However, i am concerned the Wind controller inverter will not spill turbine power (trigger dump resistors) when the AC Bus frequency is shifted by the Victron Quattro (High batrery voltage). Logic tells my the inverter would disconnect on high AC Bus frequency and send all power to dump resistors, though I cant be sure and manufacturer info is sketchy.
My question is whether it would be possible as a back-up to use one of the quattros Programmable relays to trigger when the AC Bus frequency is shifted to say 53hz. In this way I could trigger dump resistors to spill wind turbine power when it is not needed for House Load or battery charging.
We have the following 48V Victron setup:
As an experiment we are trying to add some wind power to keep the batteries topped up at night and in bad weather etc. The wind controller unit is setup to have a higher cutoff than the Victron and during testing we are putting about 4-5A into the battery array. The unit is simply wired in parallel with the DC bus.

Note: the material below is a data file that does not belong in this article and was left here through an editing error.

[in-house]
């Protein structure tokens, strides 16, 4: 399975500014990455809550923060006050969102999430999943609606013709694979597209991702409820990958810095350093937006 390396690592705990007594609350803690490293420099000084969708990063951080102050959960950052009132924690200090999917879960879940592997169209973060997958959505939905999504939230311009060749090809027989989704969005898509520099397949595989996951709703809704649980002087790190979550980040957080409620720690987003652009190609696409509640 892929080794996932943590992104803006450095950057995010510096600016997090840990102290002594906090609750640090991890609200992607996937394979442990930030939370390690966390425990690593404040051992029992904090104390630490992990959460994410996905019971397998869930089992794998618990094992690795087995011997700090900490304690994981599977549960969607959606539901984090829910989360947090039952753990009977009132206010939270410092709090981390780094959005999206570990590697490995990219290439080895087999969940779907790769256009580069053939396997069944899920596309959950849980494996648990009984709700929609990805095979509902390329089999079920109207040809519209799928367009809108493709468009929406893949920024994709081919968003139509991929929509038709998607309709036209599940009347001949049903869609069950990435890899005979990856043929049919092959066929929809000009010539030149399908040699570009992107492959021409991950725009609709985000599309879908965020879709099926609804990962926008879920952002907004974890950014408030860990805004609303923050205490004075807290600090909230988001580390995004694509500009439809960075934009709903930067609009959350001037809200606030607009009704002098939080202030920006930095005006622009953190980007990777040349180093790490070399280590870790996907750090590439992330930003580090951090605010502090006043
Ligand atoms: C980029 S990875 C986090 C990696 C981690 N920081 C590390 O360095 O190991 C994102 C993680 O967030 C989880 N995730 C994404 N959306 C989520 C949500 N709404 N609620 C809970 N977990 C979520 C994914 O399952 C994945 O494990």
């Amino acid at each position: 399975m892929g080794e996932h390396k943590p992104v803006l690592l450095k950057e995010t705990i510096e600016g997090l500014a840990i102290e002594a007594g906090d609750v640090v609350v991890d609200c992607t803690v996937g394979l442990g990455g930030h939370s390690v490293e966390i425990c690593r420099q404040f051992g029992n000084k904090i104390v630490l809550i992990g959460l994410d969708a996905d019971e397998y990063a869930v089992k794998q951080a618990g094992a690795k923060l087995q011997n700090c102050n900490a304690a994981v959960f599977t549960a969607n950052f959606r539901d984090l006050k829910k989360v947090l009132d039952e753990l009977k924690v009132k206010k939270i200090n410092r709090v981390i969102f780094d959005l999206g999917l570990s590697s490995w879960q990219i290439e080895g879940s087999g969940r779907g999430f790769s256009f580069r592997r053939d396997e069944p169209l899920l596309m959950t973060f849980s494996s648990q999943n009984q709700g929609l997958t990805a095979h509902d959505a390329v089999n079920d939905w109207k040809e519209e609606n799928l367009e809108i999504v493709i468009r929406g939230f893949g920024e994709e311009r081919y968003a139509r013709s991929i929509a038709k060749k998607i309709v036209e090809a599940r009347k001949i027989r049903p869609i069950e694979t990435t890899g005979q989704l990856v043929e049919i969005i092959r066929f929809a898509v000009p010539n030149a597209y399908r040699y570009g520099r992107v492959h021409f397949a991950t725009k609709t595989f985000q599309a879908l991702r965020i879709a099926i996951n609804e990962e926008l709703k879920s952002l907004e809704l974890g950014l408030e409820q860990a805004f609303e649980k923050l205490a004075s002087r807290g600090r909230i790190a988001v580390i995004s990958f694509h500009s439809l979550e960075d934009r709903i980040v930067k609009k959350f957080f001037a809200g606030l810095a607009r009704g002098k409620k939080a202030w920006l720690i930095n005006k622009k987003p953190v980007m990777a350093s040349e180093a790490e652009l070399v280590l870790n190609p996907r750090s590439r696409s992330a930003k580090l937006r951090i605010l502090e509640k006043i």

The Victron MPPT seems to behave as expected as it approached the set-point (current backs off to less than 1A) until it switches to float mode.
What appears to happen when the Victron switches to float is that it gets confused by the other charging source and switches back to bulk charge mode. This is then dumping the full 35A into the battery and taking the bus voltage up to ~55V, until we pull the plug to stop it.
So we are wondering if there is something in the MPPT configuration options that would enable us to stop the Victron from behaving like this
I have a cerbo gx in the cabin. There I have a shunt from before and want to add an extra shunt. The plan is for it to measure the 24v dc current coming from the wind turbine (Primus Windpower Air 40, 24V) into the battery bank. will this work?